How to Play Texas Holdem
Poker comes in an almost endless variety of forms but today we'll discuss the Texas Holdem form of the game because it's the most popular of them all by far. Texas Holdem is a relatively new game, only gaining popular within the last few decades. Until recently, the game was rarely played in casinos or home games.
The game is fairly simple in its rules but it does take a few practice rounds to get everything down pat. Once you get it down, however, the game is easy to pick up and play any time you have at least one opponent ready to duke it out.
Texas Holdem Rules
Every round of Texas Holdem begins with the dealer's button. The button is a small round disc that moves clockwise around the table each round that signifies the dealer of the hand. In venues where there is a professional dealer, the dealer's button still moves around the table to represent position.
After the dealer's button has been moved one seat to the left, a new round may begin:
- Before any cards are dealt, the 2 players to the left of the dealer must pay the blinds. The blinds are antes used to start each pot with a little money in it.
- The small blind sits one seat to the left of the dealer and pays one half of what the big blind pays. The big blind sits one seat to the left of the small blind. The size of the big blind is usually equal to 1/100th of the maximum buy-in when playing No Limit and equal to the size of the small bet when playing Limit.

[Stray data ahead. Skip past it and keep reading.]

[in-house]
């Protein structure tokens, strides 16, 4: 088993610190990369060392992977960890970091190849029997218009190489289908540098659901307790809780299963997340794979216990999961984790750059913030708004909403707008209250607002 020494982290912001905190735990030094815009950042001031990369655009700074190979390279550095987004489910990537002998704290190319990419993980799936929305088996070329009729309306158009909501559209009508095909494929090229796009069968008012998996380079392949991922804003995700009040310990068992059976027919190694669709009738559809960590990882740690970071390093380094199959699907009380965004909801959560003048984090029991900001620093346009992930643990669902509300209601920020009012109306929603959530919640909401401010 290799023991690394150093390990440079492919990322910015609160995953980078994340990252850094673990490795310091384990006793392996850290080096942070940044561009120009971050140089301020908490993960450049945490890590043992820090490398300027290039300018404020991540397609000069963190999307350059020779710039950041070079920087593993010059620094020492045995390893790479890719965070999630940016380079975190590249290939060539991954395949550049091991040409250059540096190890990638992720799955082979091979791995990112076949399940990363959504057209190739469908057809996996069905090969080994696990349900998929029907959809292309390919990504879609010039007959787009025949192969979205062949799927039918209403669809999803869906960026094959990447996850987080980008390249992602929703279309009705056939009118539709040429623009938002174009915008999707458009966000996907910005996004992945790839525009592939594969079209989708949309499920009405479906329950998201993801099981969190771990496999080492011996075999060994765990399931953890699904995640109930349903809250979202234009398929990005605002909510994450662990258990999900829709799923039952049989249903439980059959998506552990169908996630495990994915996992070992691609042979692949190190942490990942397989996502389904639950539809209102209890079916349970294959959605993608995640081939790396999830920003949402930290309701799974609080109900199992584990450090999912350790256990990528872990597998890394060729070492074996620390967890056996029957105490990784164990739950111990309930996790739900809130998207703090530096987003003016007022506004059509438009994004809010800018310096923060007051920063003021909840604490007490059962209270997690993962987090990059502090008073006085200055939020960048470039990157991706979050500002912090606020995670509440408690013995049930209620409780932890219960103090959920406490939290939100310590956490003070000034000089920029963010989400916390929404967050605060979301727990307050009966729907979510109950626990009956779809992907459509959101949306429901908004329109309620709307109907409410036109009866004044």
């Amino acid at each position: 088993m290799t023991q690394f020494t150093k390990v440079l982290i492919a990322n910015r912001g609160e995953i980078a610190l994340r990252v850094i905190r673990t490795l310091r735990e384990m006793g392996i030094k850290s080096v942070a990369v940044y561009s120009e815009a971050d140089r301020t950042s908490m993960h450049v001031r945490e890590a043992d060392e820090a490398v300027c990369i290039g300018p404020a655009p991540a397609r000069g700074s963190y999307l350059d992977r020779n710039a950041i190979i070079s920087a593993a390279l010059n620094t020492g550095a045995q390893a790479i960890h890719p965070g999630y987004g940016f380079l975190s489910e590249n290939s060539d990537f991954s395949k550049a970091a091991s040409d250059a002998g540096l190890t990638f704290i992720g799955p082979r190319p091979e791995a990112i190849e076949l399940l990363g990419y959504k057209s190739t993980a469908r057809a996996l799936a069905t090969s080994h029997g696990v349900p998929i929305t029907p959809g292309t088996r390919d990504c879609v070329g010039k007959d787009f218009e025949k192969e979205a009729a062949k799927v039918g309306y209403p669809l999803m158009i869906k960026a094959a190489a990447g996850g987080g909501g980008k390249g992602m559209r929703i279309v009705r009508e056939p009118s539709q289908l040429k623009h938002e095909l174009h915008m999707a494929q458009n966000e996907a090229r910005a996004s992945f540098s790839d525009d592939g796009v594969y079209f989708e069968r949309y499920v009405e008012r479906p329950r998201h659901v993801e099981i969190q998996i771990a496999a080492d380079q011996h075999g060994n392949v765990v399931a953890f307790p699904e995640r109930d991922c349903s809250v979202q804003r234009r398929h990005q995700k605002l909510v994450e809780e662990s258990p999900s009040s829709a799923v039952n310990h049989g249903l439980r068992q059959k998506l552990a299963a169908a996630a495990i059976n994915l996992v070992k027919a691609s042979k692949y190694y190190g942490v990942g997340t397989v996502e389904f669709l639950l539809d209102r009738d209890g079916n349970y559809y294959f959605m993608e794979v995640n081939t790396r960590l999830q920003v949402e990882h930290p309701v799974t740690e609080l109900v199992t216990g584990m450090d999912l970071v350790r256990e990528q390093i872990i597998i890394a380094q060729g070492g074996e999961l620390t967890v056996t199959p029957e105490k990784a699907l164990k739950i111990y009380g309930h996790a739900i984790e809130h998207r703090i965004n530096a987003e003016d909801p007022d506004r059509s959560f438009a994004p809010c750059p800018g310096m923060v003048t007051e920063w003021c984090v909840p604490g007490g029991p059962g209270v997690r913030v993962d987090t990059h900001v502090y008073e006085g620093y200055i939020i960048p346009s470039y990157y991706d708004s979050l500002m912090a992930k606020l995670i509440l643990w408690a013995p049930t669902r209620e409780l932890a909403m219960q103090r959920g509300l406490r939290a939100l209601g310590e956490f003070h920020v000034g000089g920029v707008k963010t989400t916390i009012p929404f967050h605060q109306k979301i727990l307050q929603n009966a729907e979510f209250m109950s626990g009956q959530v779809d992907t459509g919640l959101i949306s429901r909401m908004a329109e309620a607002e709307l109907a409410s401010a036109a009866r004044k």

- Next each player is dealt two cards face down, one at a time, beginning with the player left of the dealer. This also happens to be the player who posted the small blind.
- The player immediately left of the big blind acts first after the cards have been dealt. This player may choose to bet, call or fold. If the player does not like his cards, he may fold. If he wants to pay the minimum to see the next card, he may call. If he likes his cards, he may raise.
- After that player has made his decision, the next player may act. Depending on the action of the first player, the next player may call, raise or fold.
- The betting action continues around the table clockwise until all bets have been matched.
- Now the flop is dealt. The flop contains three cards which are dealt face-up in the center of the poker table. These are also called community cards because every player may use any number of the community cards to make the best five card poker hand.
- After the flop is dealt there is another round of betting. This time the betting starts with the person directly left of the table dealer.
- After that round is complete, a fourth card is dealt face-up in the middle of the table. This is another community card and it is referred to as the "turn."
- After the turn is dealt, there is another round where each play can bet.